. . . but I've still got those two vacation books to review, so I'm going to shoot for mini reviews, this time.
Real Solutions for Busy Moms by Kathy Ireland is a book that I read for FirstWild. You can read the Real Solutions Sneak Peek chapter, here. Kathy is a Christian and the book covers a surprising range of concepts about motherhood -- not just parenting, but little things that you can do to make your house more comfortable and appealing, how to keep your family safe and make the atmosphere in your home happy. Some of the book is written in question/answer format.
Some of you will recognize Kathy as a former model. It was interesting reading her thoughts about modeling and and how her beliefs clashed a bit with her job. She is no longer a model, although obviously she still looks perfect. Sheesh, if I looked half as good at 20 as she looks, now, I wouldn't have married at 19.
I thought most of this book was common sense and you can probably find all the same advice in other books, but I liked her particular viewpoint. She seems like an awfully kind, sensible, practical person. Some of what she said about homes simply doesn't apply to me. I do think she was coming into the "make your home happy" perspective from the viewpoint of someone who has a lot more to work with, but in general I enjoyed the book and found that she tends to think very much like I do.
Spiced by Dalia Jurgensen was the next book I finished on vacation (and the last -- not a very bookish vacation). Talk about a contrast. First, a book by a woman who believes in saving yourself for marriage, followed by one with a woman who went out with folks of both sexes. Like I needed to know that. Otherwise, I liked the book. I just hate reading about anybody's sex life -- soooo not my business.
Dalia Jurgensen is a pastry chef who worked in publishing for 5 years, but wasn't happy; in her heart she just wanted to cook for a living. The book opened as she quit the publishing grind and found a new job working at Nobu as the assistant pastry chef. I'm not a New Yorker, but I've heard of Nobu -- I have no idea how -- so the fact that she began in a well-known restaurant caught my interest. Dalia tells about her experiences in the kitchen and you get a very good picture of what life is life working in a restaurant. She moved from one restaurant job to another and the book ends with her thoughts about moving into a new phase of her life.
This is my first restaurant memoir and I thought it was excellent. I'd take her publishing desk job over frequent burns, high pressure and long hours any day, but it's fun getting a glimpse into what goes on in the kitchen of a high-class restaurant. This is a fascinating memoir and a very fun read. She's cooked at the kind of places I'm unlikely to ever eat, but that didn't matter a bit.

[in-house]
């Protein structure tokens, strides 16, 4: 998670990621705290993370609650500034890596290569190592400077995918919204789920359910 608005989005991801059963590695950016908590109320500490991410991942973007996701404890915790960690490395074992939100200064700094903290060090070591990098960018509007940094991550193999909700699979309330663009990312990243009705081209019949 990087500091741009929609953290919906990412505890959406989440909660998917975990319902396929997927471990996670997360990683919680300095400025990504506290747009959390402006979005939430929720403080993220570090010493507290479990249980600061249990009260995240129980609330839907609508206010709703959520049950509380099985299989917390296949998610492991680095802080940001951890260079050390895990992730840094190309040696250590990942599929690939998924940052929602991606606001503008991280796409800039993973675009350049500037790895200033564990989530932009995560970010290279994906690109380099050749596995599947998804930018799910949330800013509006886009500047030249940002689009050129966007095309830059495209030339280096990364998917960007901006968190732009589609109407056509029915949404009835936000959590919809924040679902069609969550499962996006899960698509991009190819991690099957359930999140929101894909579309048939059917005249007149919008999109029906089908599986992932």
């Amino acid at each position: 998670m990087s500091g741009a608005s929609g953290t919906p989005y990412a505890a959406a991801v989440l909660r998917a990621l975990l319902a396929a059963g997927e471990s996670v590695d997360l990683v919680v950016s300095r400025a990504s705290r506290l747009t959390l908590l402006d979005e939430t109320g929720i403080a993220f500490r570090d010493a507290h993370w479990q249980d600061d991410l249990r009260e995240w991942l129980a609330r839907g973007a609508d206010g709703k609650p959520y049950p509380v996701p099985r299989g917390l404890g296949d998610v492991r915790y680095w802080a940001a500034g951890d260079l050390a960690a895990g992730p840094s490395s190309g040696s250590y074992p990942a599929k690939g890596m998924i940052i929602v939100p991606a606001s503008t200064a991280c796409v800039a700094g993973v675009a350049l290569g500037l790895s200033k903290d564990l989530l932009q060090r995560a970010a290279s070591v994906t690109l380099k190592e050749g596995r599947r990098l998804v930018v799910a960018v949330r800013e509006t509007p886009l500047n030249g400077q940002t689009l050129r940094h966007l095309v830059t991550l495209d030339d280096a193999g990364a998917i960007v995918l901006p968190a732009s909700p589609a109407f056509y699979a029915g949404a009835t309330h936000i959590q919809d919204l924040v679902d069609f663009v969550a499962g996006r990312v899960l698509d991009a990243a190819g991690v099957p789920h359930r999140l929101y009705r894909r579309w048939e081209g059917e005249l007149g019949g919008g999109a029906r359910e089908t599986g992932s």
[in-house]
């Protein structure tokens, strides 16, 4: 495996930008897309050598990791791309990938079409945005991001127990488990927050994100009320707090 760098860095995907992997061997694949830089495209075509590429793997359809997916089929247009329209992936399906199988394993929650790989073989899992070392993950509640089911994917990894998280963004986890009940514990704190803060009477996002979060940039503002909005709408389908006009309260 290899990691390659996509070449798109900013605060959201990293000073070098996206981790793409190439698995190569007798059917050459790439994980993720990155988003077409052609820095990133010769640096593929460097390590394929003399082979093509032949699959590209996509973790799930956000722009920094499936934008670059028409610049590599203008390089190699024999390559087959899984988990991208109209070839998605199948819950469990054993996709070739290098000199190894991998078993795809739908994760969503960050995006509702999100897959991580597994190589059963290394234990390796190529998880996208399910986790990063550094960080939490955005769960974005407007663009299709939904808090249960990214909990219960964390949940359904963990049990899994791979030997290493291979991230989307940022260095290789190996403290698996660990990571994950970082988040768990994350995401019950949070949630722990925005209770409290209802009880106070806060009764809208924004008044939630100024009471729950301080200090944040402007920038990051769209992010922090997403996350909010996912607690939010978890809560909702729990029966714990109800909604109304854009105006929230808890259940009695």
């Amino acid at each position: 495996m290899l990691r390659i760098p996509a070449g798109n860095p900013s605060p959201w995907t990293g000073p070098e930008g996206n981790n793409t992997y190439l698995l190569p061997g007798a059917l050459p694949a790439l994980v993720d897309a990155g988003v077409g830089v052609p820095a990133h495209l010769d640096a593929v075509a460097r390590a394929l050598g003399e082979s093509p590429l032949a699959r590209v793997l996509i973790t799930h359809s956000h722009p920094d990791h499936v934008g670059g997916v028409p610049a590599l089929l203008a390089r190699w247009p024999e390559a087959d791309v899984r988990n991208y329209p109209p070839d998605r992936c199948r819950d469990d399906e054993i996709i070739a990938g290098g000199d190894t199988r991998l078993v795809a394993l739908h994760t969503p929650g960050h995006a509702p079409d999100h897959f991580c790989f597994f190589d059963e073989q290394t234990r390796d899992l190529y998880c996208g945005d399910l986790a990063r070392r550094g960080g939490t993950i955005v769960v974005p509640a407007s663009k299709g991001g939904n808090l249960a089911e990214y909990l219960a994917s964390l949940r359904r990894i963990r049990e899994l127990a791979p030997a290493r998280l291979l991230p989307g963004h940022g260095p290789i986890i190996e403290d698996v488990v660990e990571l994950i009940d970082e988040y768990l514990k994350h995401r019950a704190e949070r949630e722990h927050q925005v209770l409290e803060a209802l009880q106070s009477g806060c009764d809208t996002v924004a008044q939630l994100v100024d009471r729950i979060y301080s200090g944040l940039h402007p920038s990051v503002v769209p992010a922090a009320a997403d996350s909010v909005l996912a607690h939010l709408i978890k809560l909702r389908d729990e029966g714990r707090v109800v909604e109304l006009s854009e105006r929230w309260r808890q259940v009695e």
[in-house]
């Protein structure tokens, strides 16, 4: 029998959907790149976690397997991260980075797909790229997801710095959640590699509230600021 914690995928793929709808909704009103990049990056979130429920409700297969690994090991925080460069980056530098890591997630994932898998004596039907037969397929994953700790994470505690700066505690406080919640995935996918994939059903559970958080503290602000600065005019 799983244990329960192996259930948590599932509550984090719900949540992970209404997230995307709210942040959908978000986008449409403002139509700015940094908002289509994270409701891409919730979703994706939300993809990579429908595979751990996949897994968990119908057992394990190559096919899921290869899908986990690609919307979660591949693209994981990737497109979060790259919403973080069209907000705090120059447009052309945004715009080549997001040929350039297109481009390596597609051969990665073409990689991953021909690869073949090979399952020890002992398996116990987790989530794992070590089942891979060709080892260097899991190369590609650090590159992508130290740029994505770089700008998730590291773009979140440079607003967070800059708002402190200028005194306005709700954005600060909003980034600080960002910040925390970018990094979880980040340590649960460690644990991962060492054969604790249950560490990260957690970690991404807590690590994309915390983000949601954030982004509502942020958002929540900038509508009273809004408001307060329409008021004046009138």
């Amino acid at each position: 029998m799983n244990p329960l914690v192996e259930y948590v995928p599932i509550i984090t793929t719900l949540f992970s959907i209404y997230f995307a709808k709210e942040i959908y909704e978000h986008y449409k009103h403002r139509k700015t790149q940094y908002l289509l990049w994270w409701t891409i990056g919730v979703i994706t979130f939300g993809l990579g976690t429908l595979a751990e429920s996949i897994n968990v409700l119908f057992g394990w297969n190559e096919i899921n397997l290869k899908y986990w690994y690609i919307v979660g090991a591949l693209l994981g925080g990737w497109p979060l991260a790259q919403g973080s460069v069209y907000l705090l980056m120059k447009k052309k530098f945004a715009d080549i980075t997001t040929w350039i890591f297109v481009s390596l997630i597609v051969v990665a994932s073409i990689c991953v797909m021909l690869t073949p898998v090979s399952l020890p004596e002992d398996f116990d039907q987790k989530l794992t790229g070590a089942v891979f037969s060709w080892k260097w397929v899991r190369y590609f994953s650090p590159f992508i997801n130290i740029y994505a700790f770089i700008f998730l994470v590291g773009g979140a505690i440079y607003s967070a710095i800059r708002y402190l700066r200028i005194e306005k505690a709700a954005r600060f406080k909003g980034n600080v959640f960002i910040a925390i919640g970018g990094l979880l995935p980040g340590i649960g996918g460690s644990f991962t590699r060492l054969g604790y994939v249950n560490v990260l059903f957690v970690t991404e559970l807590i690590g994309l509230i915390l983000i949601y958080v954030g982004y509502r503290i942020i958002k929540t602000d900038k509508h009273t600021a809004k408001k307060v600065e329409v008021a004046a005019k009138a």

In other news:
Jason T. Berrgren, author of 10 Things I Hate About Christianity, left a message at my blog saying he has been interviewed for the premier episode of ABC's Beliefs. See the clip of Jason talking about 10 Things I Hate About Christianity, here.
"It will bring a level of clarity and peace . . . " That's my favorite line from the interview, when Jason describes the fact that Christianity isn't a magical panacea for everything that goes wrong in your life, but there's still good reason he's a devout Christian. I loved that. Jason and I don't agree on everything (I don't think the Bible is boring, although the King James version does make my eyes cross), but my feeling as I read his book was primarily a sense of relief, an "Ohmygoodness, it's nice to know I'm not alone in these thoughts" sensation. You can read my full review of 10 Things I Hate About Christianity here, if you missed it.
I am on the verge of finishing The Blood of Lambs by Kamal Saleem. I've already told you it's fascinating, horrifying and eye-opening, right? I'm really only stopping for a minute -- just to type a little and then shut off the computer. Must go back to finish this book! But, first, I must toss in this little article:
Guardian article entitled "Pakistan Anger at UK Terror Slurs"
Why? Because Saleem describes how terrorists are slowly infiltrating nations that are not heavily Muslim, with the intent of converting people to Islam and then leading new Muslims into their radical cause. He specifically mentions the fact that young people are targets and one of the ways radicals are able to hang out with students and influence them is through enrollment in universities, one of the simplest ways for foreign nationals to enter other countries. A relevant quote from the Guardian article:
Ten of those accused were Pakistani nationals who entered Britain on student visas, one is believed to be Afghani, and another is a British national granted sanctuary here after claiming persecution by the Taliban.
Unfortunately, I flipped ahead to the section on American Muslims in The Seven Faith Tribes (mentioned in my previous post) and found it unenlightening.
I'm anxious to get back to my book, so I'm going to skip adding a photo. Wishing you a healthy happy weekend!
Bookfool, about to cave in . . . after I finish my book